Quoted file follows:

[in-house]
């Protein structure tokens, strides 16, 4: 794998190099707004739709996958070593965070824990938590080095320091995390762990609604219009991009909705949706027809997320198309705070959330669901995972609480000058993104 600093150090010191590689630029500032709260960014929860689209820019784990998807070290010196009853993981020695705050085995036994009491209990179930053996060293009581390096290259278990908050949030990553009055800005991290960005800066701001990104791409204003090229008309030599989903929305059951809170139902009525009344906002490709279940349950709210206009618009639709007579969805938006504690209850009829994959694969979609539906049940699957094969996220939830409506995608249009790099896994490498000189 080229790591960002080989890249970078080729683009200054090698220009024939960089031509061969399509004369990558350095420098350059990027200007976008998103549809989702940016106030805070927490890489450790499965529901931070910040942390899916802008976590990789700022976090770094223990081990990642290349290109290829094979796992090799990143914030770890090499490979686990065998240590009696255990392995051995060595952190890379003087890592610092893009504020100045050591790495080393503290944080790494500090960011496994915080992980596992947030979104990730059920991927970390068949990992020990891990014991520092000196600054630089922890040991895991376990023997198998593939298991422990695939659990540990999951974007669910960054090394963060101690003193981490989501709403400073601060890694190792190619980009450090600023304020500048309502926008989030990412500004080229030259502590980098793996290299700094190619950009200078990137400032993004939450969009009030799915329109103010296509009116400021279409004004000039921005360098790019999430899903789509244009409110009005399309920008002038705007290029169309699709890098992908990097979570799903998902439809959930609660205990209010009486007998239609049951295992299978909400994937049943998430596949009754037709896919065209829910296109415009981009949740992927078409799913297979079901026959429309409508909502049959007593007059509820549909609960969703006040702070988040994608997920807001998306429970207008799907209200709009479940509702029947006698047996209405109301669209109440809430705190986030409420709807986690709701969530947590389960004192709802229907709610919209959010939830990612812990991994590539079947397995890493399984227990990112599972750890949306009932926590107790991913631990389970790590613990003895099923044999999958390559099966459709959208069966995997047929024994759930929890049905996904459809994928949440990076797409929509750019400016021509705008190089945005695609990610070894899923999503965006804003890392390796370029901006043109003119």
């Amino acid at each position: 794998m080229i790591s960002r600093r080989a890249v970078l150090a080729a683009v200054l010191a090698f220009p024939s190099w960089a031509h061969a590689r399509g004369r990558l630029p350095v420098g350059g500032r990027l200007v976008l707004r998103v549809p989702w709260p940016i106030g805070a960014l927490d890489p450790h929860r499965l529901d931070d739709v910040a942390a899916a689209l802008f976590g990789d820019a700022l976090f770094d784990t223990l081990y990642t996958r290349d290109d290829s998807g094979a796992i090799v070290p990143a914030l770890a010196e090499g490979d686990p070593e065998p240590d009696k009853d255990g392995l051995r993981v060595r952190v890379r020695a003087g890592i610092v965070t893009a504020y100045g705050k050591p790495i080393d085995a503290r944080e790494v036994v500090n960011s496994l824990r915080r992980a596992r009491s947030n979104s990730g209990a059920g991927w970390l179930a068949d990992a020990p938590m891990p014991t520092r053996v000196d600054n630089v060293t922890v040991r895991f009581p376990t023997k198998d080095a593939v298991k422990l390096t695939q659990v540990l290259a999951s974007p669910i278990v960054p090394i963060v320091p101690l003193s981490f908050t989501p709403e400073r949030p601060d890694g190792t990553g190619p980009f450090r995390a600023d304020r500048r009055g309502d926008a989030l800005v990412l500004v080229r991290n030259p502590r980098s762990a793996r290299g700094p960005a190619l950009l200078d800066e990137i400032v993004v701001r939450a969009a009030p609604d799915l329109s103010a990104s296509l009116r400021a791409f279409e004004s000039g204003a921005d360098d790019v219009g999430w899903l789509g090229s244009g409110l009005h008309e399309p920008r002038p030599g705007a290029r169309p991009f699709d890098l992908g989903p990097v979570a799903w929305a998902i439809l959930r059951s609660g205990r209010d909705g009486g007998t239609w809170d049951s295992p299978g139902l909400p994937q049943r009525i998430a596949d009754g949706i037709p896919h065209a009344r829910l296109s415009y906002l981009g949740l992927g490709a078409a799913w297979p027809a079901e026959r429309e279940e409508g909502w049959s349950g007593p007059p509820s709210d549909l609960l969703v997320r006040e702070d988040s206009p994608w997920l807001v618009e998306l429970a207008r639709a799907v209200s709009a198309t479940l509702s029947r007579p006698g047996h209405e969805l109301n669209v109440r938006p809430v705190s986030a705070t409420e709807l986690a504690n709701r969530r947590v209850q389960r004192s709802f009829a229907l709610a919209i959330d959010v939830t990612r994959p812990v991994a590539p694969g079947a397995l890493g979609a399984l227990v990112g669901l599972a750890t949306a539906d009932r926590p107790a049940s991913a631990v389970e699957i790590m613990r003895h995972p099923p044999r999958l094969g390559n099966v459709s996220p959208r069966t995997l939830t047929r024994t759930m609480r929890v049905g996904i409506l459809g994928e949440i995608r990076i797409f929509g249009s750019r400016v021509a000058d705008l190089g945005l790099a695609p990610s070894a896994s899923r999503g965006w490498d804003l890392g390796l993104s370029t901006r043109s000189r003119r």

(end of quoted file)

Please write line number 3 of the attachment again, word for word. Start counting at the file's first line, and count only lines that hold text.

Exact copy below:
């Amino acid at each position: 794998m080229i790591s960002r600093r080989a890249v970078l150090a080729a683009v200054l010191a090698f220009p024939s190099w960089a031509h061969a590689r399509g004369r990558l630029p350095v420098g350059g500032r990027l200007v976008l707004r998103v549809p989702w709260p940016i106030g805070a960014l927490d890489p450790h929860r499965l529901d931070d739709v910040a942390a899916a689209l802008f976590g990789d820019a700022l976090f770094d784990t223990l081990y990642t996958r290349d290109d290829s998807g094979a796992i090799v070290p990143a914030l770890a010196e090499g490979d686990p070593e065998p240590d009696k009853d255990g392995l051995r993981v060595r952190v890379r020695a003087g890592i610092v965070t893009a504020y100045g705050k050591p790495i080393d085995a503290r944080e790494v036994v500090n960011s496994l824990r915080r992980a596992r009491s947030n979104s990730g209990a059920g991927w970390l179930a068949d990992a020990p938590m891990p014991t520092r053996v000196d600054n630089v060293t922890v040991r895991f009581p376990t023997k198998d080095a593939v298991k422990l390096t695939q659990v540990l290259a999951s974007p669910i278990v960054p090394i963060v320091p101690l003193s981490f908050t989501p709403e400073r949030p601060d890694g190792t990553g190619p980009f450090r995390a600023d304020r500048r009055g309502d926008a989030l800005v990412l500004v080229r991290n030259p502590r980098s762990a793996r290299g700094p960005a190619l950009l200078d800066e990137i400032v993004v701001r939450a969009a009030p609604d799915l329109s103010a990104s296509l009116r400021a791409f279409e004004s000039g204003a921005d360098d790019v219009g999430w899903l789509g090229s244009g409110l009005h008309e399309p920008r002038p030599g705007a290029r169309p991009f699709d890098l992908g989903p990097v979570a799903w929305a998902i439809l959930r059951s609660g205990r209010d909705g009486g007998t239609w809170d049951s295992p299978g139902l909400p994937q049943r009525i998430a596949d009754g949706i037709p896919h065209a009344r829910l296109s415009y906002l981009g949740l992927g490709a078409a799913w297979p027809a079901e026959r429309e279940e409508g909502w049959s349950g007593p007059p509820s709210d549909l609960l969703v997320r006040e702070d988040s206009p994608w997920l807001v618009e998306l429970a207008r639709a799907v209200s709009a198309t479940l509702s029947r007579p006698g047996h209405e969805l109301n669209v109440r938006p809430v705190s986030a705070t409420e709807l986690a504690n709701r969530r947590v209850q389960r004192s709802f009829a229907l709610a919209i959330d959010v939830t990612r994959p812990v991994a590539p694969g079947a397995l890493g979609a399984l227990v990112g669901l599972a750890t949306a539906d009932r926590p107790a049940s991913a631990v389970e699957i790590m613990r003895h995972p099923p044999r999958l094969g390559n099966v459709s996220p959208r069966t995997l939830t047929r024994t759930m609480r929890v049905g996904i409506l459809g994928e949440i995608r990076i797409f929509g249009s750019r400016v021509a000058d705008l190089g945005l790099a695609p990610s070894a896994s899923r999503g965006w490498d804003l890392g390796l993104s370029t901006r043109s000189r003119r």